The Trump Administration Just Announced Tariffs on $16 Billion in Chinese Imports. Here’s What’s New
The Trump administration just announced tariffs on another $16 billion in Chinese imports to the U.S.
This latest round makes good on the president’s promise in June to impose a 25% tariff on $50 billion in Chinese goods. An earlier round of tariffs that went into effect on July 6 applied to $34 billion in imports. The additional tariffs will go into effect on August 23.
A list published by the U.S. Trade Representative’s office indicated 279 import product lines for tariffs. Here’s what’s new.
True to their word
The latest round of tariffs demonstrates that the administration is willing to keep its word on threatened tariffs. Of the list of 284 goods on which the administration threatened tariffs in June, only five have been removed from the list. That level of consistency may be a warning to China not to take the administration’s threats of a 10% tariff on an additional $200 billion in imports lightly. Like the July 6th round of tariffs, the goods on the latest list are primarily raw materials for manufacture, rather than consumer goods. If the $200 billion in threatened tariffs were to go into effect, consumer goods would be hit harder.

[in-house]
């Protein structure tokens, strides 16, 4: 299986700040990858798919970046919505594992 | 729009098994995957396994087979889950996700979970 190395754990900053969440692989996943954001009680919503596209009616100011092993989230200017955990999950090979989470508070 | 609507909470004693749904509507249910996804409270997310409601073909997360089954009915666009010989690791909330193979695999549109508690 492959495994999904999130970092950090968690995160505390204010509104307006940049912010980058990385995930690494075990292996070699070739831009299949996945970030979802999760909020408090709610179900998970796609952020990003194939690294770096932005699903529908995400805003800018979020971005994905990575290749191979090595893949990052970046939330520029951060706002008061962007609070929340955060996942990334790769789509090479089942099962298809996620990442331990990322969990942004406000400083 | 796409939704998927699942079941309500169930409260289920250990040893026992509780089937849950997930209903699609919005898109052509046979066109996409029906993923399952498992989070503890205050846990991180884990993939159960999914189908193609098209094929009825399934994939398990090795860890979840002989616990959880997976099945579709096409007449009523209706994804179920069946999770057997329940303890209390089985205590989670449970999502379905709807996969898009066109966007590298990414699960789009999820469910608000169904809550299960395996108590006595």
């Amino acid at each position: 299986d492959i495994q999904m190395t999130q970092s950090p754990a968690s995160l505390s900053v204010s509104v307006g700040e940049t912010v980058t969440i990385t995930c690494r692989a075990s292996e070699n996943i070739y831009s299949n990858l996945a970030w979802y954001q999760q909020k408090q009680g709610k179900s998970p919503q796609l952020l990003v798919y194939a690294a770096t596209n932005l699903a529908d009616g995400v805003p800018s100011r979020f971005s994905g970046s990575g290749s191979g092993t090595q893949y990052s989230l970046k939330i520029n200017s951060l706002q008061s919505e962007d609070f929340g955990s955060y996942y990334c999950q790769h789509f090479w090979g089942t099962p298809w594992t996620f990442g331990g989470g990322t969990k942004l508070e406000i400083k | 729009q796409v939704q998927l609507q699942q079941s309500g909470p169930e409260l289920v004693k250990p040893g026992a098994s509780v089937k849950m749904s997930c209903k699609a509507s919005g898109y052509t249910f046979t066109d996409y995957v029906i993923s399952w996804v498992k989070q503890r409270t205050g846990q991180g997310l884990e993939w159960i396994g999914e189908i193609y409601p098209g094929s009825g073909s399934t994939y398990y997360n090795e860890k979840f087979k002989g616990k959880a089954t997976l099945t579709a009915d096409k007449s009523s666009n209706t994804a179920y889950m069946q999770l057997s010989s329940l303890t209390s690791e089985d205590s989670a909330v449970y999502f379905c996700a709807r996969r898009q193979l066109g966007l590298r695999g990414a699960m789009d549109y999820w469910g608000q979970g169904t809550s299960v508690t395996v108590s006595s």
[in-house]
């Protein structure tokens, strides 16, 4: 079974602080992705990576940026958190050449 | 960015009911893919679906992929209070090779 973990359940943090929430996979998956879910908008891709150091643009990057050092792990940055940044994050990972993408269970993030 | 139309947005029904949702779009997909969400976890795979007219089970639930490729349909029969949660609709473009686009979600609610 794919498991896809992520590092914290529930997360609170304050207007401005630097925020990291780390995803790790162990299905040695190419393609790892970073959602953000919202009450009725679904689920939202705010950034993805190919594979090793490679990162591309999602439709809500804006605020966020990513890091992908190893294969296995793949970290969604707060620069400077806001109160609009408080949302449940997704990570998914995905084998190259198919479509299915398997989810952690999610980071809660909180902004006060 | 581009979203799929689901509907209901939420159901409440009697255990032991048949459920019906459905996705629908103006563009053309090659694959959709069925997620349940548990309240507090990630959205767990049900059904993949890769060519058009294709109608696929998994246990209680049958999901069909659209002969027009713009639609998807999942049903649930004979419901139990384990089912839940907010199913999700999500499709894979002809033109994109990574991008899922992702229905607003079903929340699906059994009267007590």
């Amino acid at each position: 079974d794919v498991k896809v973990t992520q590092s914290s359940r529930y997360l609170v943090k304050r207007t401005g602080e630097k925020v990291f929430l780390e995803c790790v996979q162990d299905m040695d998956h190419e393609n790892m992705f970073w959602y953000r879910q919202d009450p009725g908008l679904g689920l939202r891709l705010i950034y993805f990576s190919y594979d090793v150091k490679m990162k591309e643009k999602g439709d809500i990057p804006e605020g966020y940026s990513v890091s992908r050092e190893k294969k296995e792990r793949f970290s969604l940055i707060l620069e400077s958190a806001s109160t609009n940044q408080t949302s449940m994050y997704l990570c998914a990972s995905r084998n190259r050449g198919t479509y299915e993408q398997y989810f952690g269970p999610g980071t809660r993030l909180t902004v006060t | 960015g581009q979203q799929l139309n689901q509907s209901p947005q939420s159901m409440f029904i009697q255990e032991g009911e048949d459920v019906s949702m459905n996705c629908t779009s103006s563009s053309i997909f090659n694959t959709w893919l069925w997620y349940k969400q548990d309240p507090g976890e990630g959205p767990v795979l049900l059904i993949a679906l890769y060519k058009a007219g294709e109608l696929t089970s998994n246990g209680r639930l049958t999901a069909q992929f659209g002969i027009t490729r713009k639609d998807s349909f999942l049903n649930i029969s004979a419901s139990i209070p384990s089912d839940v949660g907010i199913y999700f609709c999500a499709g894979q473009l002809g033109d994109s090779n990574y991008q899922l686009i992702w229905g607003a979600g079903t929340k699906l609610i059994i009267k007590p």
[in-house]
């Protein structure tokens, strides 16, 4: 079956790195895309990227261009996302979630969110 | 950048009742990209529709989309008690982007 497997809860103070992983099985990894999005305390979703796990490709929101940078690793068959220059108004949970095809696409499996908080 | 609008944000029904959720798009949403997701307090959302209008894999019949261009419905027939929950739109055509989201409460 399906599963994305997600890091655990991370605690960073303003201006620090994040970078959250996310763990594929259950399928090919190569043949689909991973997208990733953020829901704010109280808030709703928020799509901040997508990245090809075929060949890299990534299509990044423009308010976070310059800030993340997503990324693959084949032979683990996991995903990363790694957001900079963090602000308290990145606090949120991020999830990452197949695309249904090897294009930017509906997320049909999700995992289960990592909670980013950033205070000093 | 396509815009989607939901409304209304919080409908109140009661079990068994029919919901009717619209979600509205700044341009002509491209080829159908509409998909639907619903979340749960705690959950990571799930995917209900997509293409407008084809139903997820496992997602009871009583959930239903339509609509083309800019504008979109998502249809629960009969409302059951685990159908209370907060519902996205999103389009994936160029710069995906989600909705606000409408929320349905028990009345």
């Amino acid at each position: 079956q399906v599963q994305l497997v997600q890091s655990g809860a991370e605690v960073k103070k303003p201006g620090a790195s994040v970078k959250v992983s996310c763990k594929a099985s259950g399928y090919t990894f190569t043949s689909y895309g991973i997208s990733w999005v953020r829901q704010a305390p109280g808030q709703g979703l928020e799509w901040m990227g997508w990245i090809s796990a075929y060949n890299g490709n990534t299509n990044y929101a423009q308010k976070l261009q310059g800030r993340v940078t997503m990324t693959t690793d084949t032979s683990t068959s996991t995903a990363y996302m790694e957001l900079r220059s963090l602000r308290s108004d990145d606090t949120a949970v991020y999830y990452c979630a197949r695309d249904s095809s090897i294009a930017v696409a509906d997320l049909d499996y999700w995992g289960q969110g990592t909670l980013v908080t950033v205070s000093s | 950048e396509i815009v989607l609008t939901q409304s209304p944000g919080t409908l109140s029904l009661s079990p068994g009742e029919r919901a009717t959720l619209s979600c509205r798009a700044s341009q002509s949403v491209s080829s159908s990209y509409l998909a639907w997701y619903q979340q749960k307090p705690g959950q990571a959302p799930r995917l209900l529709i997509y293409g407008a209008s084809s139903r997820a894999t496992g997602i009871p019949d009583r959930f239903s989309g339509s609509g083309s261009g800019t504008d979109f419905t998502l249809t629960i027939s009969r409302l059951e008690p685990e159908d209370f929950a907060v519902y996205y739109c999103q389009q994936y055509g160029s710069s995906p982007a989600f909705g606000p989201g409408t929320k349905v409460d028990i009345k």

U.S. businesses are growing more weary after months of a trade war most of them recommended against. Industry groups have warned the administration that the trade war will have long-term effects on farmers, manufacturers, and consumers, while the Semiconductor Industry Association said it was “disappointed and puzzled” that their products were on the list of tariffs released Tuesday. On the day of the announcement, the trade war took its latest casualty as a TV manufacturing plant in South Carolina was forced to cut back to a skeleton crew. The layoffs are another step toward the 2.6 million American jobs the U.S. Chamber of Commerce says could be lost because of Trump’s tariffs on Chinese goods.
After months of escalation, neither China nor the U.S. seems willing to make any concessions to end the trade war. After an earlier offer by the Chinese to buy more American goods to settle the trade dispute was rejected, the two sides haven’t held negotiations for months, volleying tariffs back and forth instead. Last week Chinese authorities said they were prepared to tariff another $60 billion in U.S. goods, though they didn’t provide a timeline for the introduction of these tariffs. As Vox points out, it’s difficult at this point to see how either side could back down, meaning we could be in this trade war for the long haul, even though almost no-one wants it.